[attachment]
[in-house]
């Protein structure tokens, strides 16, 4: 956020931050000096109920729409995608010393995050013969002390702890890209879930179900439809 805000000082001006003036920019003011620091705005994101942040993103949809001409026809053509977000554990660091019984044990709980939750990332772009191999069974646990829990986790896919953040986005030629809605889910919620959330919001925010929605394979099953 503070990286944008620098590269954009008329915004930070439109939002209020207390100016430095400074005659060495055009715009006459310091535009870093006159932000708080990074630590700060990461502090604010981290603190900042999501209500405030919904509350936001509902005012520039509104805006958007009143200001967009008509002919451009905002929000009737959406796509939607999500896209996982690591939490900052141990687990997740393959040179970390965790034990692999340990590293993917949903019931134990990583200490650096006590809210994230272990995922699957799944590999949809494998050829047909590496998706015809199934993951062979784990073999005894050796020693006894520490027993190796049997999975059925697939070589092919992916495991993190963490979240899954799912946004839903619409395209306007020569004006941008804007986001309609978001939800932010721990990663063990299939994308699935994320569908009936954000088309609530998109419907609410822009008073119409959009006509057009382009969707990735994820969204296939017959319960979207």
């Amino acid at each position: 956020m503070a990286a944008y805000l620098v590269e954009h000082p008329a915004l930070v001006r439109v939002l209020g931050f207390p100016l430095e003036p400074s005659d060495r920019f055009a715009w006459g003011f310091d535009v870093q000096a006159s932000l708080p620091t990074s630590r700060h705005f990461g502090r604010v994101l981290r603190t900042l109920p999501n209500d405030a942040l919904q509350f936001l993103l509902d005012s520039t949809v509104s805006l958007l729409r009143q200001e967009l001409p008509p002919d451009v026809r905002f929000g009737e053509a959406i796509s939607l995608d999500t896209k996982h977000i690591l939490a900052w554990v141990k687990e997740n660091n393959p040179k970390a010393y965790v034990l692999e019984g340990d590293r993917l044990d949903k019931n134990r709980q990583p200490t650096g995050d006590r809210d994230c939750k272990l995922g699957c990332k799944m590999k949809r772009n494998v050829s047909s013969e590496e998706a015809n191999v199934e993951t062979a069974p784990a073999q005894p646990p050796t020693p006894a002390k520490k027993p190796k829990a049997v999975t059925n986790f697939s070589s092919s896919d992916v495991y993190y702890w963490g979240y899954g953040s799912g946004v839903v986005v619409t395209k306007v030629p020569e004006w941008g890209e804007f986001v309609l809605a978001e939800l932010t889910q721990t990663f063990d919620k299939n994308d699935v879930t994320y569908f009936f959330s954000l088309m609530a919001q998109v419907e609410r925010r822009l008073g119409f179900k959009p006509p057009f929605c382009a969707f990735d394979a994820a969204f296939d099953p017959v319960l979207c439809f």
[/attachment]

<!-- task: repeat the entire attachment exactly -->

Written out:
[in-house]
């Protein structure tokens, strides 16, 4: 956020931050000096109920729409995608010393995050013969002390702890890209879930179900439809 805000000082001006003036920019003011620091705005994101942040993103949809001409026809053509977000554990660091019984044990709980939750990332772009191999069974646990829990986790896919953040986005030629809605889910919620959330919001925010929605394979099953 503070990286944008620098590269954009008329915004930070439109939002209020207390100016430095400074005659060495055009715009006459310091535009870093006159932000708080990074630590700060990461502090604010981290603190900042999501209500405030919904509350936001509902005012520039509104805006958007009143200001967009008509002919451009905002929000009737959406796509939607999500896209996982690591939490900052141990687990997740393959040179970390965790034990692999340990590293993917949903019931134990990583200490650096006590809210994230272990995922699957799944590999949809494998050829047909590496998706015809199934993951062979784990073999005894050796020693006894520490027993190796049997999975059925697939070589092919992916495991993190963490979240899954799912946004839903619409395209306007020569004006941008804007986001309609978001939800932010721990990663063990299939994308699935994320569908009936954000088309609530998109419907609410822009008073119409959009006509057009382009969707990735994820969204296939017959319960979207």
């Amino acid at each position: 956020m503070a990286a944008y805000l620098v590269e954009h000082p008329a915004l930070v001006r439109v939002l209020g931050f207390p100016l430095e003036p400074s005659d060495r920019f055009a715009w006459g003011f310091d535009v870093q000096a006159s932000l708080p620091t990074s630590r700060h705005f990461g502090r604010v994101l981290r603190t900042l109920p999501n209500d405030a942040l919904q509350f936001l993103l509902d005012s520039t949809v509104s805006l958007l729409r009143q200001e967009l001409p008509p002919d451009v026809r905002f929000g009737e053509a959406i796509s939607l995608d999500t896209k996982h977000i690591l939490a900052w554990v141990k687990e997740n660091n393959p040179k970390a010393y965790v034990l692999e019984g340990d590293r993917l044990d949903k019931n134990r709980q990583p200490t650096g995050d006590r809210d994230c939750k272990l995922g699957c990332k799944m590999k949809r772009n494998v050829s047909s013969e590496e998706a015809n191999v199934e993951t062979a069974p784990a073999q005894p646990p050796t020693p006894a002390k520490k027993p190796k829990a049997v999975t059925n986790f697939s070589s092919s896919d992916v495991y993190y702890w963490g979240y899954g953040s799912g946004v839903v986005v619409t395209k306007v030629p020569e004006w941008g890209e804007f986001v309609l809605a978001e939800l932010t889910q721990t990663f063990d919620k299939n994308d699935v879930t994320y569908f009936f959330s954000l088309m609530a919001q998109v419907e609410r925010r822009l008073g119409f179900k959009p006509p057009f929605c382009a969707f990735d394979a994820a969204f296939d099953p017959v319960l979207c439809f």